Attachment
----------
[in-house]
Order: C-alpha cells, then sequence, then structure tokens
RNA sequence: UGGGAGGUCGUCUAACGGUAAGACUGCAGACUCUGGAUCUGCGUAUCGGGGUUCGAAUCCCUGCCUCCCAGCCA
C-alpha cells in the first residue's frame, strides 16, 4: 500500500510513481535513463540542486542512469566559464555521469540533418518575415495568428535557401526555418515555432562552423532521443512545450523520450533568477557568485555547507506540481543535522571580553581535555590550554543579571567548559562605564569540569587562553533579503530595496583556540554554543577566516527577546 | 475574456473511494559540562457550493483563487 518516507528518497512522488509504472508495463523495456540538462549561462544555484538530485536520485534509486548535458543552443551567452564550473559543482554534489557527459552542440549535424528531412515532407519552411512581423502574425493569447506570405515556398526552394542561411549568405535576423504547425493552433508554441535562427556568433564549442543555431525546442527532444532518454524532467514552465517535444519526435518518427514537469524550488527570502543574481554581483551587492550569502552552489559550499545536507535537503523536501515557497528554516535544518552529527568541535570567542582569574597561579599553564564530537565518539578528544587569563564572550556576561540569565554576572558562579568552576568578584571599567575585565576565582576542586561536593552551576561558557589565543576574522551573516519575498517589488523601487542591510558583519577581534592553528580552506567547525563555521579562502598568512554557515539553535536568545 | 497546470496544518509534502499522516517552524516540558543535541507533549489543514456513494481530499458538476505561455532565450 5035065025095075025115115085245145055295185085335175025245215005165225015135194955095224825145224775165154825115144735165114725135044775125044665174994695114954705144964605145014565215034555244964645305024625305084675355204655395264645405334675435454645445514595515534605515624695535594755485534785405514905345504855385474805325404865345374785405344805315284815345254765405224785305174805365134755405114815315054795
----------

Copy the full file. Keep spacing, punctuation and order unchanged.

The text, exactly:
[in-house]
Order: C-alpha cells, then sequence, then structure tokens
RNA sequence: UGGGAGGUCGUCUAACGGUAAGACUGCAGACUCUGGAUCUGCGUAUCGGGGUUCGAAUCCCUGCCUCCCAGCCA
C-alpha cells in the first residue's frame, strides 16, 4: 500500500510513481535513463540542486542512469566559464555521469540533418518575415495568428535557401526555418515555432562552423532521443512545450523520450533568477557568485555547507506540481543535522571580553581535555590550554543579571567548559562605564569540569587562553533579503530595496583556540554554543577566516527577546 | 475574456473511494559540562457550493483563487 518516507528518497512522488509504472508495463523495456540538462549561462544555484538530485536520485534509486548535458543552443551567452564550473559543482554534489557527459552542440549535424528531412515532407519552411512581423502574425493569447506570405515556398526552394542561411549568405535576423504547425493552433508554441535562427556568433564549442543555431525546442527532444532518454524532467514552465517535444519526435518518427514537469524550488527570502543574481554581483551587492550569502552552489559550499545536507535537503523536501515557497528554516535544518552529527568541535570567542582569574597561579599553564564530537565518539578528544587569563564572550556576561540569565554576572558562579568552576568578584571599567575585565576565582576542586561536593552551576561558557589565543576574522551573516519575498517589488523601487542591510558583519577581534592553528580552506567547525563555521579562502598568512554557515539553535536568545 | 497546470496544518509534502499522516517552524516540558543535541507533549489543514456513494481530499458538476505561455532565450 5035065025095075025115115085245145055295185085335175025245215005165225015135194955095224825145224775165154825115144735165114725135044775125044665174994695114954705144964605145014565215034555244964645305024625305084675355204655395264645405334675435454645445514595515534605515624695535594755485534785405514905345504855385474805325404865345374785405344805315284815345254765405224785305174805365134755405114815315054795